The name Armenia first appeared in the Behistun inscription of Darius I, king of Persia about 521 BC. In 612 BC Armenia was conquered by Media, which ruled it until 549 BC, when Cyrus, king of Persia, seized the country.
Some years after the death (323 BC) of Alexander the Great, who had conquered Persia, Armenia became independent. Antiochus III, king of Syria, conquered it in 212 BC and divided it into two satrapies under Armenian princes. These satrapies were independent kingdoms from 190 BC, until 94 BC, when Tigranes the Great, king of Armenia, reunited them under his rule. Tigranes conquered parts of Asia Minor and Mesopotamia, but was beaten by the Romans in 69 BC.
At the beginning of the 4th century, Armenia became a center of Christianity. In 642, Armenia was dominated by the Arabs. In 886, the Armenian kingdom was reestablished. Around 1240, Armenia was invaded by the Mongols, who ruled it until the early 15th century. The Ottomans conquered most of the region in the 16th century. Russian conquests in the Caucasus in the 19th century were welcomed by the Armenians.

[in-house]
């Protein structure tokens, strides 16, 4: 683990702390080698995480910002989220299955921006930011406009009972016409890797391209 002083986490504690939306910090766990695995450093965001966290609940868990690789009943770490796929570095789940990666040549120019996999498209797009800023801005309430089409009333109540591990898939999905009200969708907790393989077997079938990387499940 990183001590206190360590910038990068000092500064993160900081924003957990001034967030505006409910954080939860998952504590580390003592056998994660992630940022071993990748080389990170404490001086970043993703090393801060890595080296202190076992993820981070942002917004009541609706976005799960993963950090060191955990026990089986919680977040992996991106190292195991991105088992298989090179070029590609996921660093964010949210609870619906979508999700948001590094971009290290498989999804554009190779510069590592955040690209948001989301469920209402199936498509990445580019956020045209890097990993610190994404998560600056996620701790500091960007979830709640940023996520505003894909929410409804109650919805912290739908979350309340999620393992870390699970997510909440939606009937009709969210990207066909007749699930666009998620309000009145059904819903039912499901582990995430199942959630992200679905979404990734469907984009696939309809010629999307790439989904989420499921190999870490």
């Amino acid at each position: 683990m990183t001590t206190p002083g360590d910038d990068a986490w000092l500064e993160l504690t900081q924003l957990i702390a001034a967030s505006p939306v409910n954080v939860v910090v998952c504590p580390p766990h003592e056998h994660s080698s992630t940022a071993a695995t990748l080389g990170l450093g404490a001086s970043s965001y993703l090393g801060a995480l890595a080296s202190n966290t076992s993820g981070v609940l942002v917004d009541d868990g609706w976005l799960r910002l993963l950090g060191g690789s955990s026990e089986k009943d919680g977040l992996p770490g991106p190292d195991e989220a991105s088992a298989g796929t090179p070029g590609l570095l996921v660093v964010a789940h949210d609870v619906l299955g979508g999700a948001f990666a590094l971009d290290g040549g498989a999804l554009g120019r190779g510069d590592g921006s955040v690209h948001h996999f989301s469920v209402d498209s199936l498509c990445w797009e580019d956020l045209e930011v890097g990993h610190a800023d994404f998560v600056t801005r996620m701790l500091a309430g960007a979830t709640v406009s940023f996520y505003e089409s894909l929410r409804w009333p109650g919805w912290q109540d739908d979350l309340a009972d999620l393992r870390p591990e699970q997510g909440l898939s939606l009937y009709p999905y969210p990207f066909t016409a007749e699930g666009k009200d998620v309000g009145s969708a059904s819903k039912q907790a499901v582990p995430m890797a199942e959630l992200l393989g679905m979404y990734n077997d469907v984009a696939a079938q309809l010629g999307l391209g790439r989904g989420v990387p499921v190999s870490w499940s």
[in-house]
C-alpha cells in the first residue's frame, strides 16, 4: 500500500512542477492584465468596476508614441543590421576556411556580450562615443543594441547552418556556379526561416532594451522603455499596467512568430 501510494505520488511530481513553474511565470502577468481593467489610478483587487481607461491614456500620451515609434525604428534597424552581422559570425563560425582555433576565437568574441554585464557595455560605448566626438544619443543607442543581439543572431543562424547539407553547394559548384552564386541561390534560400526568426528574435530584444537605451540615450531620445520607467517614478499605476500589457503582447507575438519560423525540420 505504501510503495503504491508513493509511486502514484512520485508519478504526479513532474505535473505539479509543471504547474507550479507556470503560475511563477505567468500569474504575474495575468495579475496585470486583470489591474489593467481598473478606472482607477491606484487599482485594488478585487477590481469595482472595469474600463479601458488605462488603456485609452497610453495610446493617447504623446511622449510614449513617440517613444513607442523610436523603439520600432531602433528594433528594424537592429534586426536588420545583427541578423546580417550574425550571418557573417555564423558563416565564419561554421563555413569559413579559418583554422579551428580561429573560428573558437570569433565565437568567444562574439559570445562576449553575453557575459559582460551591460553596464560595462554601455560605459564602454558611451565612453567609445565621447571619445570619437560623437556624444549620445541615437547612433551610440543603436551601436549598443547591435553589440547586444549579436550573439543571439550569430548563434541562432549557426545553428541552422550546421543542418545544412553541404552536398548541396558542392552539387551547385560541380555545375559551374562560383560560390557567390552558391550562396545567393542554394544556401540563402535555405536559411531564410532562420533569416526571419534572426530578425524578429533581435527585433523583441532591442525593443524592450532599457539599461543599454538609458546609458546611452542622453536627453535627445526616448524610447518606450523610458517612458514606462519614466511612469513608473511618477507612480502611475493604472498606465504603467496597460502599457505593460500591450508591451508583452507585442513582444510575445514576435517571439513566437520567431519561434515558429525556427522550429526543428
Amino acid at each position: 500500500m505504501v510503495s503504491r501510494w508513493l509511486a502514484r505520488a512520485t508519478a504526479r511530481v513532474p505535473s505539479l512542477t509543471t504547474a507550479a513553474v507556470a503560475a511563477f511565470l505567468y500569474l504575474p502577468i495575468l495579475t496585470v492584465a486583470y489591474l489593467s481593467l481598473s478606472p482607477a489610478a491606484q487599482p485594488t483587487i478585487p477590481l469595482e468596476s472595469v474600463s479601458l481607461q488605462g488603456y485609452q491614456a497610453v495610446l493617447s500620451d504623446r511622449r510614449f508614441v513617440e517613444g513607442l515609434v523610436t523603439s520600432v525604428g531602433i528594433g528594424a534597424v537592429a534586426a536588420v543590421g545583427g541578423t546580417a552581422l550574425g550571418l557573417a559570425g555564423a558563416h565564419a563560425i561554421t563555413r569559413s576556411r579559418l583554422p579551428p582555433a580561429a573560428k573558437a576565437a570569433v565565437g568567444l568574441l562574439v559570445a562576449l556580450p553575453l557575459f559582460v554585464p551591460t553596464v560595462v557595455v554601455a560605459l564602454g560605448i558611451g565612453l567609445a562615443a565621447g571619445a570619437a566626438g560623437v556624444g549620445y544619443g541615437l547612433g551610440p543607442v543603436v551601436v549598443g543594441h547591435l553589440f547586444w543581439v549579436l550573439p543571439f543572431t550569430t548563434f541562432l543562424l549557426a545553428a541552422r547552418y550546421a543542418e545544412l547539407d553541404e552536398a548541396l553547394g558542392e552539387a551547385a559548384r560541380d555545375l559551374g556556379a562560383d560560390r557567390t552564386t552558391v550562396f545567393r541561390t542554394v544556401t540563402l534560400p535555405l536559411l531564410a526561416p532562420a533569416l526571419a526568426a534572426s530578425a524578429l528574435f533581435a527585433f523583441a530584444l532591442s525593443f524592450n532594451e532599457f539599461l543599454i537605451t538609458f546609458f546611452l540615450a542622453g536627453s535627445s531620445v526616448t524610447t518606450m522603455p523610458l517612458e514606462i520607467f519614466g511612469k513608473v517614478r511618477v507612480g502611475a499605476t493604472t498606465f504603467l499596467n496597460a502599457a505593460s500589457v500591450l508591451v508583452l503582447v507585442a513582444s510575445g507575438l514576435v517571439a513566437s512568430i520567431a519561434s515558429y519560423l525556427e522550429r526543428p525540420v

In 1918, Armenians formerly under tsarist rule declared their independence. In 1922 the Armenian republic joined with the Soviet Socialist republics of Azerbaijan and Georgia to form the Transcaucasian Soviet Federated Socialist Republic (SFSR), which became one of the four original republics of the Union of Soviet Socialist Republics (USSR). A separate Armenian Soviet Socialist Republic (SSR) was formed in 1936.
In 1990 the Supreme Soviet of Armenia declared the country a sovereign republic. The conflict with Azerbaijan over Nagorno-Karabakh, the Armenian enclave there, escalated into open warfare, as the Armenian army invaded and occupied the disputed territory in 1992. In 1995, Armenia held its first parliamentary elections as an independent country.
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